Joules – clearly defying the High Street gloom

3 mins. to read
Joules – clearly defying the High Street gloom
John Williams RUS /

Way back at the end of January this year, Joules (LON:JOUL), the premium lifestyle brand, showed clearly that it was defying the gloom being endured elsewhere on the High Street.

The company, well-known for its polka dot wellington boots and its colourful raincoats, announced that in the 26 weeks to 25thNovember last year, its sales were 17.6% ahead at £113.1m. That revenue saw pre-tax profits increase 14.7% to £10.7m.

At the same time as announcing its interims, Joules stated that the retail sales for the seven weeks over Christmas and up to 6thJanuary this year were an impressive 11.7% higher.

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Certainly, Joules is showing that if you get your brand in the right market place then its value will present itself.

Started some 30 years ago by Tom Joule, his initial offering was of colourful and practical high-quality clothing that he sold off at country shows, race meetings and other outside events. It was so distinctive in style that his range almost sold itself.

It was not until 2000 that Joule actually opened his first shop – in Market Harborough. Over the following years his brand grew more significance and became well accepted.

The subsequent expansion of his business has been almost text book.

The company went public way back in May 2016, valued at some £140m.

It now has 123 of its own retail shops across the UK and in the Republic of Ireland, with another 34 concessions at stores like Fenwicks, House of Fraser, Next and John Lewis.

But direct retail is not the only part of the Joules strategy. In addition, it has an extremely good online offering, whilst it also wholesales its products through some 2,000 stockists across the country, and it is now selling its products into Germany, the USA, France and other European markets.

Its product range has expanded from just clothing and footwear, particularly for women in the 25-44 age range, and has evolved over the years to offer to men and younger family members.

Its premium lifestyle brand is now licensing out to selected partner companies like Vision Express for eyewear, sofas with DFS, branded toiletries with Boots, whilst other extensions into watches, stationery, and even DAB radios are planned.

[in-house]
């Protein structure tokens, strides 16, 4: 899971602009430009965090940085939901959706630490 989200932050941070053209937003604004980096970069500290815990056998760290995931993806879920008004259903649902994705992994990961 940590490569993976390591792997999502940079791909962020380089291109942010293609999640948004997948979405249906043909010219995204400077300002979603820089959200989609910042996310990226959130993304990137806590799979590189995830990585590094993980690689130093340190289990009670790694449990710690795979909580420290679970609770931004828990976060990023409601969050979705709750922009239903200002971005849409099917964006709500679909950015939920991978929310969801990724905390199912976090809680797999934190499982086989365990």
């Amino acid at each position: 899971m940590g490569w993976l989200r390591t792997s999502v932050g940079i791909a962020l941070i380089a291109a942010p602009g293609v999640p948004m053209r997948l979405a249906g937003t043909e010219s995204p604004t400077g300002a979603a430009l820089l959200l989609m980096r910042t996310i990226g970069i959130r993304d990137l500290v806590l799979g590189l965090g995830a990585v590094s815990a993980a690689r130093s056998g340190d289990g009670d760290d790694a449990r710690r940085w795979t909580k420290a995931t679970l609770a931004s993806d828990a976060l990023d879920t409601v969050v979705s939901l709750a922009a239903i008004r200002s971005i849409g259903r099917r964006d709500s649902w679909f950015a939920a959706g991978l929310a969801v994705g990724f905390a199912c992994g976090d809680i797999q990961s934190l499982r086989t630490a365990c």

Meanwhile its own range of distinctive designed and unique products now take it into knitwear, handbags, homeware, gifting, and accessories – and all almost self-selling. Going forward it has an exciting pipeline of opportunities.

Consistently Joules has been building upon its successful ranges and concentrating upon customer retention and loyalty. It now has some 1.4m active customers, who use any or all of its selling channels – whether direct, online or through wholesale or partner offers.

It really does have a flexible and well-integrated ‘total retail’ model, which enables rapid reaction to changing customer preferences. Whilst it also has a clear strategy for sustainable development into target international markets.

It is interesting to note the comparison of the company’s results from 2014 to 2018 – the number of stores went from 75 to 118 in that period. Sales almost doubled from £95.6m to £185.9m and pre-tax profits rose from £3.6m to £11.2m. Earnings leapt from 3.3p to 11.8p per share.

However, the strength of the company’s text book growth was shown by the revenue split over the years – e-commerce more than doubled from £23.9m in 2014 to £49.8m in the year to end May 2018, stores sales went up from £39.3m to £75m, whilst wholesale went from £26.9m to £55.5m.

The January 2019 interims announcement suggested that the good momentum of the first half and over the Christmas sales period could well continue for the rest of the trading year to the end of May this year.

Broker estimates for 2019 are for sales of £214m, pre-tax profits of £14.5m and earnings of 13.5p per share. The coming year could see £240m of sales produce £17.6m of profits and nearly 16p of earnings. Further out, for 2021, £260m sales could generate £20m of profits and 18p of earnings per share.

If this occurs, it will prove itself to be a wonderful example of well-controlled and steady growth.

On the face of it the shares of Joules may look expensive, but when you take into account that it really is a ‘premium lifestyle’ brand, then I consider that a premium for the shares is justified.

Floated at 160p way back in 2016 the shares have been up to 387p less than a year ago. Today trading at around the 282p level I am convinced that they are a cracking purchase, looking for similar heights again within the next year or so.

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